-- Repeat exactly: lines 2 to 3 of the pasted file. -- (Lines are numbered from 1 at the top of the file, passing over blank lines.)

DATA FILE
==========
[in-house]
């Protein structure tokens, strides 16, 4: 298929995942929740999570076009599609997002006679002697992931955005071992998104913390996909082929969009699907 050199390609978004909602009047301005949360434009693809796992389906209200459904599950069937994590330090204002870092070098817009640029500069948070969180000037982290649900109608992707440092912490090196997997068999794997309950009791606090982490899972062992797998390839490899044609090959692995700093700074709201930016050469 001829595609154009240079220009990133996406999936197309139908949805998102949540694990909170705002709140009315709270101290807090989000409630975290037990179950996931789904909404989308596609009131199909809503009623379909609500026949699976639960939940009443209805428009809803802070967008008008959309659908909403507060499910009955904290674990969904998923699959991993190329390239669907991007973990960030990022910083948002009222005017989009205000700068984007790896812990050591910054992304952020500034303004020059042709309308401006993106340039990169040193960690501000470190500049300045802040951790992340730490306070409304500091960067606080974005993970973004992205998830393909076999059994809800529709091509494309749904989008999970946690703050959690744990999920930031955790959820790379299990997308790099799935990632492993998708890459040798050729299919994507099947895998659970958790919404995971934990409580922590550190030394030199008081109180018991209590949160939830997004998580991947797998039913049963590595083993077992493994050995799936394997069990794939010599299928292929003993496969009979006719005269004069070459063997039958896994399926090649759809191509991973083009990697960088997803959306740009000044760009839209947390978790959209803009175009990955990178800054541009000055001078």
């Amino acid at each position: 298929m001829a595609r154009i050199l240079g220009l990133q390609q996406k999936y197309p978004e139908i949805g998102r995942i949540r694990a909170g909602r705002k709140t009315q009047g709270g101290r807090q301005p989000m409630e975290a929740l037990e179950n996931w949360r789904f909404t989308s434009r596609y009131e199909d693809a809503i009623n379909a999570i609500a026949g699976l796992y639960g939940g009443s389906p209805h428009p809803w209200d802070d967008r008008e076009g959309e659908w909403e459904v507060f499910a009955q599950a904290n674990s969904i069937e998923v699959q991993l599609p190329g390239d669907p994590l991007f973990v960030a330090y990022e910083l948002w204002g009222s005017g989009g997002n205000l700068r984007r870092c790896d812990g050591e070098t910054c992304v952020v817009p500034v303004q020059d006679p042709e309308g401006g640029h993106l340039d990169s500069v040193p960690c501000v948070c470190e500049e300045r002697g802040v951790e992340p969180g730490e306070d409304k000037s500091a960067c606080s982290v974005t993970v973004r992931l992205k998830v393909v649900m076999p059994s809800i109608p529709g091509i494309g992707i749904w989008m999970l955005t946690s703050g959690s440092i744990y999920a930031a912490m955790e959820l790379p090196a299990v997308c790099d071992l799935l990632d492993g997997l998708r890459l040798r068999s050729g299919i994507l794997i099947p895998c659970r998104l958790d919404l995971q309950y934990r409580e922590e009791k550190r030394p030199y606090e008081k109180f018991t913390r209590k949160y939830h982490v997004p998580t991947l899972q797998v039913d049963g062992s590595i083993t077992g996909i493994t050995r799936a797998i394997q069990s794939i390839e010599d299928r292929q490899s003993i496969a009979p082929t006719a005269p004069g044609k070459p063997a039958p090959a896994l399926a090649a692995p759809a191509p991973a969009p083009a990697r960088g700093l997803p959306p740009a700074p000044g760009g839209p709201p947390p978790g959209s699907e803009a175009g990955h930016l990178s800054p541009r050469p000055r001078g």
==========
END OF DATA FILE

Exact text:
């Protein structure tokens, strides 16, 4: 298929995942929740999570076009599609997002006679002697992931955005071992998104913390996909082929969009699907 050199390609978004909602009047301005949360434009693809796992389906209200459904599950069937994590330090204002870092070098817009640029500069948070969180000037982290649900109608992707440092912490090196997997068999794997309950009791606090982490899972062992797998390839490899044609090959692995700093700074709201930016050469 001829595609154009240079220009990133996406999936197309139908949805998102949540694990909170705002709140009315709270101290807090989000409630975290037990179950996931789904909404989308596609009131199909809503009623379909609500026949699976639960939940009443209805428009809803802070967008008008959309659908909403507060499910009955904290674990969904998923699959991993190329390239669907991007973990960030990022910083948002009222005017989009205000700068984007790896812990050591910054992304952020500034303004020059042709309308401006993106340039990169040193960690501000470190500049300045802040951790992340730490306070409304500091960067606080974005993970973004992205998830393909076999059994809800529709091509494309749904989008999970946690703050959690744990999920930031955790959820790379299990997308790099799935990632492993998708890459040798050729299919994507099947895998659970958790919404995971934990409580922590550190030394030199008081109180018991209590949160939830997004998580991947797998039913049963590595083993077992493994050995799936394997069990794939010599299928292929003993496969009979006719005269004069070459063997039958896994399926090649759809191509991973083009990697960088997803959306740009000044760009839209947390978790959209803009175009990955990178800054541009000055001078």
């Amino acid at each position: 298929m001829a595609r154009i050199l240079g220009l990133q390609q996406k999936y197309p978004e139908i949805g998102r995942i949540r694990a909170g909602r705002k709140t009315q009047g709270g101290r807090q301005p989000m409630e975290a929740l037990e179950n996931w949360r789904f909404t989308s434009r596609y009131e199909d693809a809503i009623n379909a999570i609500a026949g699976l796992y639960g939940g009443s389906p209805h428009p809803w209200d802070d967008r008008e076009g959309e659908w909403e459904v507060f499910a009955q599950a904290n674990s969904i069937e998923v699959q991993l599609p190329g390239d669907p994590l991007f973990v960030a330090y990022e910083l948002w204002g009222s005017g989009g997002n205000l700068r984007r870092c790896d812990g050591e070098t910054c992304v952020v817009p500034v303004q020059d006679p042709e309308g401006g640029h993106l340039d990169s500069v040193p960690c501000v948070c470190e500049e300045r002697g802040v951790e992340p969180g730490e306070d409304k000037s500091a960067c606080s982290v974005t993970v973004r992931l992205k998830v393909v649900m076999p059994s809800i109608p529709g091509i494309g992707i749904w989008m999970l955005t946690s703050g959690s440092i744990y999920a930031a912490m955790e959820l790379p090196a299990v997308c790099d071992l799935l990632d492993g997997l998708r890459l040798r068999s050729g299919i994507l794997i099947p895998c659970r998104l958790d919404l995971q309950y934990r409580e922590e009791k550190r030394p030199y606090e008081k109180f018991t913390r209590k949160y939830h982490v997004p998580t991947l899972q797998v039913d049963g062992s590595i083993t077992g996909i493994t050995r799936a797998i394997q069990s794939i390839e010599d299928r292929q490899s003993i496969a009979p082929t006719a005269p004069g044609k070459p063997a039958p090959a896994l399926a090649a692995p759809a191509p991973a969009p083009a990697r960088g700093l997803p959306p740009a700074p000044g760009g839209p709201p947390p978790g959209s699907e803009a175009g990955h930016l990178s800054p541009r050469p000055r001078g």